I could cite dozens of articles on the problems of vaccinations. This one that I came across today has a good summary of many of the problems caused by "science." http://clareswinney.wordpress.com/2009/10/15/hawaii-legislators-question-h1n1-vaccines-doctors-express-serious-reservations-about-safety/

This book about the harm caused by the highly touted polio vaccine is also an eye opener http://www.amazon.com/Virus-Vaccine-Contaminated-Cancers-Government/dp/0312342721/ref=sr_1_1?ie=UTF8&s=books&qid=1256090512&sr=8-1

I'm with Bill Maher.

Brian writes, "Swine flu vaccine fearmongering is bad, bad, bad."

Again, in my opinion ( my opinions are entirely anecdotally based never having done a peer reviewed study) swine flu fear mongering must be bad too. See this past week's flu fear mongering on 60 Minutes featuring a strapping 15 year old fighting for his life. Don't run, gallop to get that swine flu shot.

Randy, the swine flu vaccine is safe. I don't believe any serious side effects have been reported. This article demolishes the myths that Maher and others are promulgating:

The story ends with...
"Since April this flu has caused tens of thousands of hospitalizations and more than a thousand deaths," Offit said. "This is only October and influenza is a winter disease, so no telling what we are about to see.

"We should thank the Lord that we have this vaccine at this stage."

Well, I'd rather thank science. It's a no-brainer to take the vaccine, especially if someone is young, pregnant, or in another high-risk group.

No side effects from the vaccine, which is effective in preventing swine flu. Versus tens of thousands of hospitalizations and over a thousand deaths.

Regarding the 60 Minutes episode, which I saw, this showed why it is so important to get vaccinated. Healthy people, mostly young, are falling deathly ill from the swine flu. 60 Minutes simply reported this truth. Facts aren't fear-mongering.


I'll encourage you again to apply the healthy skepticism you exercise in matters religious to the medical information you receive. Medicine is not science. It's a "practice." Vaccination is only one place where there is conflicting information. Consider today's news that the American Cancer Society is backing off their long time recommendation on frequent cancer screenings. The message between the lines is that it has been harmful. http://www.nytimes.com/2009/10/21/health/21cancer.html?_r=1&hp
One wonders how many women have had to undergo unnecessary lumpectomies, radiation and chemo base on bad "science."

One more comment on the vaccine controversy. There is a valid controversy.
Vaccine proponents should read and think about this article from the November 2009 Atlantic: http://www.theatlantic.com/doc/200911/brownlee-h1n1

It raises serious questions about the politics and weak "science" involved in the promulgation of vaccines and also anti viral drugs. Concluding quote:

"All of which leaves open the question of what people should do when faced with a decision about whether to get themselves and their families vaccinated. There is little immediate danger from getting a seasonal flu shot, aside from a sore arm and mild flu-like symptoms. The safety of the swine flu vaccine remains to be seen. In the absence of better evidence, vaccines and antivirals must be viewed as only partial and uncertain defenses against the flu. And they may be mere talismans. By being afraid to do the proper studies now, we may be condemning ourselves to using treatments based on illusion and faith rather than sound science."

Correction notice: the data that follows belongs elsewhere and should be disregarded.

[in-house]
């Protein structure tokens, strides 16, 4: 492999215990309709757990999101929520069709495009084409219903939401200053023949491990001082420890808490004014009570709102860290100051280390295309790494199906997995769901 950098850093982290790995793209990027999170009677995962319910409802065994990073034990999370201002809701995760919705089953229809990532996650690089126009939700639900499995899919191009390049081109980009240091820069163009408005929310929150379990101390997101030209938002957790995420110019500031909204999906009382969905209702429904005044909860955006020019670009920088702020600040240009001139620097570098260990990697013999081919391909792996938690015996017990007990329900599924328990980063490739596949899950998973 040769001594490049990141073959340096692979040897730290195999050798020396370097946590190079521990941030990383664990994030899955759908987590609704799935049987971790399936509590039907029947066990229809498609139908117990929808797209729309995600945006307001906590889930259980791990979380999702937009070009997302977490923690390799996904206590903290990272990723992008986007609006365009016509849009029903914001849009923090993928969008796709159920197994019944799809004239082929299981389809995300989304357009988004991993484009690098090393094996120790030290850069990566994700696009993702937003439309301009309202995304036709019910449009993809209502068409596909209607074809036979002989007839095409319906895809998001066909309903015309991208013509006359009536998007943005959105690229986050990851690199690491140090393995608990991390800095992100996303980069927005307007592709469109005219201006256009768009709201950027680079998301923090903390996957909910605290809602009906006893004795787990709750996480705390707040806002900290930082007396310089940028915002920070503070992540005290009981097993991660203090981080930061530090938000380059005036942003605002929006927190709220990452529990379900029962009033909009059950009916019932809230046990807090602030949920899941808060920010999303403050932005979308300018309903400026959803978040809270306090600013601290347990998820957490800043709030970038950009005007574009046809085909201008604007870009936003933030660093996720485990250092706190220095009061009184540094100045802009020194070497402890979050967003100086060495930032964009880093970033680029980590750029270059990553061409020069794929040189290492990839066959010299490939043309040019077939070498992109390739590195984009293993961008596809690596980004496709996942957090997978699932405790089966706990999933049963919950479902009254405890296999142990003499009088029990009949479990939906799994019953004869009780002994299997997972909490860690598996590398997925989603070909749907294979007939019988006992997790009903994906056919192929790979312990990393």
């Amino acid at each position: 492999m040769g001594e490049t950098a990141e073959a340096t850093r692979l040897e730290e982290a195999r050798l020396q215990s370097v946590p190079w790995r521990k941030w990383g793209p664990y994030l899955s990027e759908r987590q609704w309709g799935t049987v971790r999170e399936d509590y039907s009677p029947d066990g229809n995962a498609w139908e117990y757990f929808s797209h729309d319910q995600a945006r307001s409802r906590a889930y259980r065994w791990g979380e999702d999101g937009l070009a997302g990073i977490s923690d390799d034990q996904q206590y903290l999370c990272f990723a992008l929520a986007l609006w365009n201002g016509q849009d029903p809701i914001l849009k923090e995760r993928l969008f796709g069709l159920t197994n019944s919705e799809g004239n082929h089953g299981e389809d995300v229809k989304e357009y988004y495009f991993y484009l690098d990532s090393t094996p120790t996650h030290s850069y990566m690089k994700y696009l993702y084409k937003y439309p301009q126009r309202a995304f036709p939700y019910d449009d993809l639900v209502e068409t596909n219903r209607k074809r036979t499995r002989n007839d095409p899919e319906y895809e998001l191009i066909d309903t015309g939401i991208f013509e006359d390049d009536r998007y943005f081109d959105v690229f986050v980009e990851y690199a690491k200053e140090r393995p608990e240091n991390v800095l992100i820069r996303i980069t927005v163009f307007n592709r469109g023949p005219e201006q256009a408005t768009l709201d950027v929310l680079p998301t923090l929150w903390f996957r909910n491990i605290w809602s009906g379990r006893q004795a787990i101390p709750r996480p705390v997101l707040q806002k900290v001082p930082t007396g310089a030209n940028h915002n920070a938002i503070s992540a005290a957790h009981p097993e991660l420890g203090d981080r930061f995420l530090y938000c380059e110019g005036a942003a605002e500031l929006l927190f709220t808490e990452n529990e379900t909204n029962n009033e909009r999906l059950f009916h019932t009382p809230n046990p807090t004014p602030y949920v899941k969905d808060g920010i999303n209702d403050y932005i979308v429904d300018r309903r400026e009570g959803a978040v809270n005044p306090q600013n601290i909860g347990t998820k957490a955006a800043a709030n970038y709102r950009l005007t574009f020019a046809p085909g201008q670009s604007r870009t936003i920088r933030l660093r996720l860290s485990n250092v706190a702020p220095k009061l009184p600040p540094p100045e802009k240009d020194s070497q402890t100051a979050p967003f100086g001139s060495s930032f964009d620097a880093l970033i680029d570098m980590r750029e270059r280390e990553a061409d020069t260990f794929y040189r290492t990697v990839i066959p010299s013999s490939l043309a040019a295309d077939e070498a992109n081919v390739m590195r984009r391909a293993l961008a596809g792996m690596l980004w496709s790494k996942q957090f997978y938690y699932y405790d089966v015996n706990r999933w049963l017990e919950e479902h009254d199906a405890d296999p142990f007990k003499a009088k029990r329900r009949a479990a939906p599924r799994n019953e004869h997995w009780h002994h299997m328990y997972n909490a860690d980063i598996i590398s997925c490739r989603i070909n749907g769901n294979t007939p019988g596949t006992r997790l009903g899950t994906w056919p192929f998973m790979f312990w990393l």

An alternative view on vaccines and other health issues.


An interesting take on H1N1. How vaccines are like a religion:

Randy, the way I see it (and how Canada's chief public health officer sees it), it's just the opposite. Religion twists scientific facts also:
Canada's chief public health officer, David Butler-Jones, said the alleged dangers are not supported by scientific facts, and the fears are often the result of people making inaccurate assumptions.

"It's sort of like saying that ice cream causes hot weather because (we see) more ice cream cones on hot days," Butler-Jones told reporters, saying that some immunization critics are "making up the facts".

Butler-Jones said Canada was able to slow the virus's spread by education on the need for personal protection, including regular hand washing, and that it will lose ground in the fight against the disease if myths are painted as fact.

"Immunization is the only thing that will stop the pandemic and prevent however many people from becoming ill," he said.
Also, about 100 children have died from the swine flu in the United States, while side effects from the immunizations have been minimal. Parents would be wise to choose a sore arm over death.

Your an idiot.

Brian, What do you think of the article in November's Atlantic? Does the writer make any valid points in regards to the science behind the effectiveness of the vaccine?

Pam, I found the Atlantic article interesting, but obviously I'm not qualified to assess it or critique it. For that, I turned to a public health blog written by experts who seems to know their stuff. Here's a rebuttal to the Atlantic article:

The bottom line is this. There is excellent and credible evidence in the scientific literature that vaccination against influenza reduces infections in people under 60, evidence that even Dr. Jefferson accepts. For those over 60, there are legitimate questions that were raised by others about the extent of the benefit of seasonal flu vaccine, but they were raised before Jefferson got into the act. The argument put forward in this piece is a straw man argument as far as pandemic influenza is concerned (and in which context it was placed).

I understand the rhetorical value of having a martyr-hero when pitching a story, but this was a particularly irresponsible time to pull this stunt.